Why academic life is sweet

February 12, 1999

An extended family, secret societies and camaraderie I Harvey J. Kaye extols the professorial career

These days American academics rarely speak publicly about the delights of donnish life. No doubt we fear it would afford ammunition to our enemies, those bureaucrats and executives who insist that professors "have it cushy" and those conservatives who accuse us of corruption. We gripe, complain and protest. We feel besieged and we truly have every reason to do so. The culture wars may be waning, but the codification, commodification, and proletarianisation of higher education intensifies.

Does our silence on the joys of academe do us any good? Apparently concerned that we have allowed ourselves to sound like, if not become, a bunch of sourpusses, James Axtell, professor of ethnohistory at the College of William and Mary, has broken the taboo and authored The Pleasures of Academe.

Professor Axtell frames his book as a response to our antagonists. But he writes more affirmatively than defensively. Without conceding anything to our critics, he reminds us of the simple, yet rich, enjoyments of our vocation.

In chapters combining professional reflection and personal recollection, he treats not only serious questions like the demands and intrigues of scholarship, and "what makes a university great?", but also far more entertaining subjects like bibliolatry, interdisciplinarity, college sports, college towns, and academic family vacations. I read snippets to my family, rightly figuring they would empathise with Axtell.

Unfortunately, he does not really get into the pleasures of academic comradeship. Admittedly, in the course of endless meetings, and the even more dreadful peer reviews, friendships can be severely tested. But, in a country the size of the United States, pursuing a career that inevitably takes you far from your parental home, departmental colleagues and their families can become like kinfolk, especially at holiday times.

Every year, our family celebrates Labor Day, Thanksgiving, Memorial Day and the 4th of July with a couple of my colleagues and their children. After 20 years we are essentially an extended family. I particularly relish those moments when the older kids, having put up with us for so long, come home from college ready and eager to educate their professorial parents and elders. As the youngest of the three professors, I dread the prospect of our friends taking early retirement and seeking out warmer climes than Wisconsin.

Academic comradeship can even transcend seemingly immense obstacles, such as disciplinary boundaries, age differences and political antagonisms. Here I not only join with Professor Axtell in breaking the aforementioned taboo, but also I reveal my participation in a most secret society which has convened three times annually since 1987 to address the issues of the university, higher education, the US, and the globe. The group is so audacious, it usually tackles the past as much as the present.

Our mysterious, all-male society's membership is so unfathomable, I doubt my revelation will be taken seriously by those who recognise its membership. Our clandestine club consists of scientist Dave Jowett, humanist Jerry Rodesch, and social-scientist me; respectively, a conservative Liverpudlian in his sixties, a liberal Wisconsinite in his fifties, and a socialist New Yorker in his forties.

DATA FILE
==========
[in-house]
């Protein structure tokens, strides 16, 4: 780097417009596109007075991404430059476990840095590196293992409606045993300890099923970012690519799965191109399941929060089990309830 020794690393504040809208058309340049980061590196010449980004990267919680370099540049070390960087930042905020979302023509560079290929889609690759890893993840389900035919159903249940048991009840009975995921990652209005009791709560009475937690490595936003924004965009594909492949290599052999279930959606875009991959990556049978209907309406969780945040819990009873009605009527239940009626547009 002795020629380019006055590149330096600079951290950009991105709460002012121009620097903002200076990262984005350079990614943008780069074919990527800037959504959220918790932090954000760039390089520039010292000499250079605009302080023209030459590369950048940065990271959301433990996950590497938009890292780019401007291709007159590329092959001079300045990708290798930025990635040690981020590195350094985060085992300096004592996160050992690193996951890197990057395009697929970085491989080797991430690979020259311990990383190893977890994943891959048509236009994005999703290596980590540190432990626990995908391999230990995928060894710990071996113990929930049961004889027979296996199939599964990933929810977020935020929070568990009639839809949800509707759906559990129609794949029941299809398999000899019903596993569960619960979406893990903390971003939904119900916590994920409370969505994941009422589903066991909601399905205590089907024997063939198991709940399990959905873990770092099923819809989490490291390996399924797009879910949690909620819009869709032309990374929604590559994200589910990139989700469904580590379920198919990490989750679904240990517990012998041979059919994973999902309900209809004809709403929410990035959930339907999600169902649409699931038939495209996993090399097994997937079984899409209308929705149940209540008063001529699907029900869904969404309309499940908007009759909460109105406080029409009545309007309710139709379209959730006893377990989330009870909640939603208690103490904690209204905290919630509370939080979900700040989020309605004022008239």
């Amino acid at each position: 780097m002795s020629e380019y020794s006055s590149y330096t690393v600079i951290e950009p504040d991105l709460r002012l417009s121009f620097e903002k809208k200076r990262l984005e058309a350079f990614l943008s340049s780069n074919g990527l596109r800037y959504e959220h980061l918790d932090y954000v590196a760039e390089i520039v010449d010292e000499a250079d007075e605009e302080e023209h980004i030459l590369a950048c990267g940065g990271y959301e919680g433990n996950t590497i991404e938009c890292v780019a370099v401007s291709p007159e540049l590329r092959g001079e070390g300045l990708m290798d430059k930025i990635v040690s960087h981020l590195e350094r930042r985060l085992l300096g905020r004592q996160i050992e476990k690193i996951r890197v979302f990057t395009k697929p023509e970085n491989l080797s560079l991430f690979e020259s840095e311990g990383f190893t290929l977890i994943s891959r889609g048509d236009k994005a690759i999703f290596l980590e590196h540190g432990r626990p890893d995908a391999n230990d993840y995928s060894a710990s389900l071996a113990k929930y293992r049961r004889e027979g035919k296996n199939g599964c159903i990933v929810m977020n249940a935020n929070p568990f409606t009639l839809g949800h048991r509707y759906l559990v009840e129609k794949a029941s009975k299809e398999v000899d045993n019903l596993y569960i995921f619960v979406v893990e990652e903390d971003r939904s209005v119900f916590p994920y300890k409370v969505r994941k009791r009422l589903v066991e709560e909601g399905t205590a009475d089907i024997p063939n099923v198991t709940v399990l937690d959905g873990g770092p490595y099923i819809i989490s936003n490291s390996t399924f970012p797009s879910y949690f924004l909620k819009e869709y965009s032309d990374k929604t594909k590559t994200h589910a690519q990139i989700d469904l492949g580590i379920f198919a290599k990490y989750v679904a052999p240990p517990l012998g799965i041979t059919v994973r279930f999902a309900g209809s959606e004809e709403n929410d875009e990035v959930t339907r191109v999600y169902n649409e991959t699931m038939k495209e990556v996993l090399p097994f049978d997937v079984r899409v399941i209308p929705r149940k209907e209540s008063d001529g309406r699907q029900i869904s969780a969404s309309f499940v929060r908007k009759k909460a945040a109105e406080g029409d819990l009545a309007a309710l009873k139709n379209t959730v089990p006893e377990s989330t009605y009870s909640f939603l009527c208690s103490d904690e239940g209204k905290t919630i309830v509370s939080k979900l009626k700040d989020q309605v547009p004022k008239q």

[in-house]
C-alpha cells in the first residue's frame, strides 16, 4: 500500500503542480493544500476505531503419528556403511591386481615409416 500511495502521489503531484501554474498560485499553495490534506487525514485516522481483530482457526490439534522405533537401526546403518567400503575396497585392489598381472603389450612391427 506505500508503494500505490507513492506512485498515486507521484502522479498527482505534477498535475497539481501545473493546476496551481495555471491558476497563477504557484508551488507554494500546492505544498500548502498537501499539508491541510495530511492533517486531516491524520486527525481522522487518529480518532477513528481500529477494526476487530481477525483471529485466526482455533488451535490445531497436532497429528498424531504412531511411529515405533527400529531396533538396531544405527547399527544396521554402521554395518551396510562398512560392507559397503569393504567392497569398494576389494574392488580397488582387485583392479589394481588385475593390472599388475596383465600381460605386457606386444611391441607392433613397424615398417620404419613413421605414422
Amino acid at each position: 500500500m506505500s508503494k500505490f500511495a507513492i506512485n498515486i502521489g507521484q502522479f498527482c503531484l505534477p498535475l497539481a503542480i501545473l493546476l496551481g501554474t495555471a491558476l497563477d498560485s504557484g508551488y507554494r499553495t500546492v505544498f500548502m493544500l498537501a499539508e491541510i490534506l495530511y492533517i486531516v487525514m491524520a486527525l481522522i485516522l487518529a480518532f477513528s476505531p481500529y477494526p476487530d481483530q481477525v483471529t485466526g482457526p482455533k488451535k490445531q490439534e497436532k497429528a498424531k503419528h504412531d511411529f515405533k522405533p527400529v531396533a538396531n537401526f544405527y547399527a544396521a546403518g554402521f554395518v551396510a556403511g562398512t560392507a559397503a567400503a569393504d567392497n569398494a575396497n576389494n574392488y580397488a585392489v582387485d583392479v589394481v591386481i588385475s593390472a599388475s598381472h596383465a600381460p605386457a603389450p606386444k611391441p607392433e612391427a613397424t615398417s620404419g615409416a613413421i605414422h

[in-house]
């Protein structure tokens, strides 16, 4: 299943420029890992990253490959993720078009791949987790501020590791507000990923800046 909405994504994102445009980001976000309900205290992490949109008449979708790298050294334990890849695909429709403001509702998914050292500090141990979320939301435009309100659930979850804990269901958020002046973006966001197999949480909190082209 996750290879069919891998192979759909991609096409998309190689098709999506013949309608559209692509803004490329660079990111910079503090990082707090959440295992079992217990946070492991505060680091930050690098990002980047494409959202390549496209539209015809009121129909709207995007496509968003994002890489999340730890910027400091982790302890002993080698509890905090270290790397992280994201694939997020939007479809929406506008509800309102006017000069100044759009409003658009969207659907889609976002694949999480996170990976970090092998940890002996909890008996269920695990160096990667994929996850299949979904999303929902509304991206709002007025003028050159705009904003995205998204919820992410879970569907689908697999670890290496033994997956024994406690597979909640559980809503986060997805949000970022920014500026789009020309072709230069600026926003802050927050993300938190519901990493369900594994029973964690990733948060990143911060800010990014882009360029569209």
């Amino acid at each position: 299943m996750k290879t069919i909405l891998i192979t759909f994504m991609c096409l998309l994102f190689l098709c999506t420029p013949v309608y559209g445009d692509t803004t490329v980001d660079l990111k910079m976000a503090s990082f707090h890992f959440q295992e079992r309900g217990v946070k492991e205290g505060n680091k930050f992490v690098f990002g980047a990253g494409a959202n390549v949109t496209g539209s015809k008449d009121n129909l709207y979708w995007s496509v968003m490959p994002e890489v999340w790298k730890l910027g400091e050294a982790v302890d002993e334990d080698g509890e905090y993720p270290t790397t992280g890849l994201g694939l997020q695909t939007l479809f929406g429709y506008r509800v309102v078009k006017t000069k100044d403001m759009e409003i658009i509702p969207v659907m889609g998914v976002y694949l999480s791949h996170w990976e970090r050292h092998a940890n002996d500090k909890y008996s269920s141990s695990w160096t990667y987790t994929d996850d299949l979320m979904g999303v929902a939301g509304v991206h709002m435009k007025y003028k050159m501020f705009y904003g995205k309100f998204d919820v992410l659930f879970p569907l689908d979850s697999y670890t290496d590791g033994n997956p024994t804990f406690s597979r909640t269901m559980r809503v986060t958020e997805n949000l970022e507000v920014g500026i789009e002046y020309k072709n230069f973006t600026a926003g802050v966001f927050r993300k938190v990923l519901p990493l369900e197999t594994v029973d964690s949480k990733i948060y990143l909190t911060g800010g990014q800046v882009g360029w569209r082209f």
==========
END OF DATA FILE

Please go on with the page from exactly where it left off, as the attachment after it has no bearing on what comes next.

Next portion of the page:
Consider what I suffer in hopes of solving the world's problems. On one side, I confront an excitable working-class "Scouser" who preferred history but felt compelled to study biology and then, after a stint with the Colonial Office in Uganda, came to the United States on a postdoctoral fellowship, became a conservative in the 1960s, and served a term as our university's vice-chancellor in the 1980s.

On the other side, I face a relaxed Midwestern "cheesehead" from a labour-union family who, having served a stint with the US State Department in Florence, returned home to pursue a professorial career in the humanities, and exults in belittling the excesses of social science.

To avoid detection, surveillance and distraction, we hold our never-quite-long-enough, five-hour sessions at a Mexican bar and restaurant located some miles from campus. And we always depart after dark. Furthermore, we only pause in our deliberations when ordering our fajitas or another round of Bass ale. Call us callous, in view of the urgency and weight of the issues we confront. But we definitely have one "helluva good time".

By 10pm, we have just warmed up. Had we another few hours in session, I think we would either figure out how to actually solve the world's crises, or end up never speaking to each other again. Fortunately, spouses and families beckon.

It is amazing. Nothing ever gets resolved, and yet I always leave feeling really good. (Lest you jump to conclusions, please note that we stop drinking well before we head our separate ways.) I would not want my co-conspirators to get swelled heads, but I always leave thinking that as wrong or inadequate as their views are politically, they do know far more than me. Of course, my dad always said, the smartest thing you can do is to make sure you have friends who are smarter than you.

OK, I have come clean. I love the academic life, not just for the excitements of teaching, writing and service, but also for the many other special pleasures it affords. Indeed, when you think about it, the worst problems lie not in academe, but in those institutions which, while they pay so well, fail to engender real pleasure and comradeship.

Harvey J. Kaye is professor of social change and development at the University of Wisconsin-Green Bay.

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